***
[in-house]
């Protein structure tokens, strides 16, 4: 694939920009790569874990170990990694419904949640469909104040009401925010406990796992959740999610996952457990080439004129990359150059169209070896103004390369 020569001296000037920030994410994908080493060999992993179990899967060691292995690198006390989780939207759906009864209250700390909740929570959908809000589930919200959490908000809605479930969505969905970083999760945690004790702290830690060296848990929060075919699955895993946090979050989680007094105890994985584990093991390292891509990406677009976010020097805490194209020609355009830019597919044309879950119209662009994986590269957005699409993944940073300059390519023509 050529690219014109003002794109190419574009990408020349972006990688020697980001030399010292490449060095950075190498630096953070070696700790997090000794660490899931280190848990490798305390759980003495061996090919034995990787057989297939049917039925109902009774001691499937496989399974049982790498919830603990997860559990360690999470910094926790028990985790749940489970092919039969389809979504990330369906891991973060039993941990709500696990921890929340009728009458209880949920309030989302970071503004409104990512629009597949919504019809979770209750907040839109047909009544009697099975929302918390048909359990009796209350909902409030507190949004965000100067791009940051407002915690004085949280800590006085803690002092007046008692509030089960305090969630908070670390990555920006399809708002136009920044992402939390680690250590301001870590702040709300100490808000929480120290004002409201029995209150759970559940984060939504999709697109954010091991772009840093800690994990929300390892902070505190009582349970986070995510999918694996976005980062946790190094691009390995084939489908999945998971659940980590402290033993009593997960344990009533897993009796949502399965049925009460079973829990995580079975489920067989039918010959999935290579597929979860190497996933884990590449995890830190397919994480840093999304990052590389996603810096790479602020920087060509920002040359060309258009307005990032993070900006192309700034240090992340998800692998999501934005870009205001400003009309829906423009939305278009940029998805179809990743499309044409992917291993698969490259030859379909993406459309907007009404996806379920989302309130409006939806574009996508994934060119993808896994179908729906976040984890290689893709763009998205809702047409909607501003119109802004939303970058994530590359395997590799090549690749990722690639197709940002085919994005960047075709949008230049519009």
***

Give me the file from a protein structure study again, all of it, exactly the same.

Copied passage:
[in-house]
């Protein structure tokens, strides 16, 4: 694939920009790569874990170990990694419904949640469909104040009401925010406990796992959740999610996952457990080439004129990359150059169209070896103004390369 020569001296000037920030994410994908080493060999992993179990899967060691292995690198006390989780939207759906009864209250700390909740929570959908809000589930919200959490908000809605479930969505969905970083999760945690004790702290830690060296848990929060075919699955895993946090979050989680007094105890994985584990093991390292891509990406677009976010020097805490194209020609355009830019597919044309879950119209662009994986590269957005699409993944940073300059390519023509 050529690219014109003002794109190419574009990408020349972006990688020697980001030399010292490449060095950075190498630096953070070696700790997090000794660490899931280190848990490798305390759980003495061996090919034995990787057989297939049917039925109902009774001691499937496989399974049982790498919830603990997860559990360690999470910094926790028990985790749940489970092919039969389809979504990330369906891991973060039993941990709500696990921890929340009728009458209880949920309030989302970071503004409104990512629009597949919504019809979770209750907040839109047909009544009697099975929302918390048909359990009796209350909902409030507190949004965000100067791009940051407002915690004085949280800590006085803690002092007046008692509030089960305090969630908070670390990555920006399809708002136009920044992402939390680690250590301001870590702040709300100490808000929480120290004002409201029995209150759970559940984060939504999709697109954010091991772009840093800690994990929300390892902070505190009582349970986070995510999918694996976005980062946790190094691009390995084939489908999945998971659940980590402290033993009593997960344990009533897993009796949502399965049925009460079973829990995580079975489920067989039918010959999935290579597929979860190497996933884990590449995890830190397919994480840093999304990052590389996603810096790479602020920087060509920002040359060309258009307005990032993070900006192309700034240090992340998800692998999501934005870009205001400003009309829906423009939305278009940029998805179809990743499309044409992917291993698969490259030859379909993406459309907007009404996806379920989302309130409006939806574009996508994934060119993808896994179908729906976040984890290689893709763009998205809702047409909607501003119109802004939303970058994530590359395997590799090549690749990722690639197709940002085919994005960047075709949008230049519009």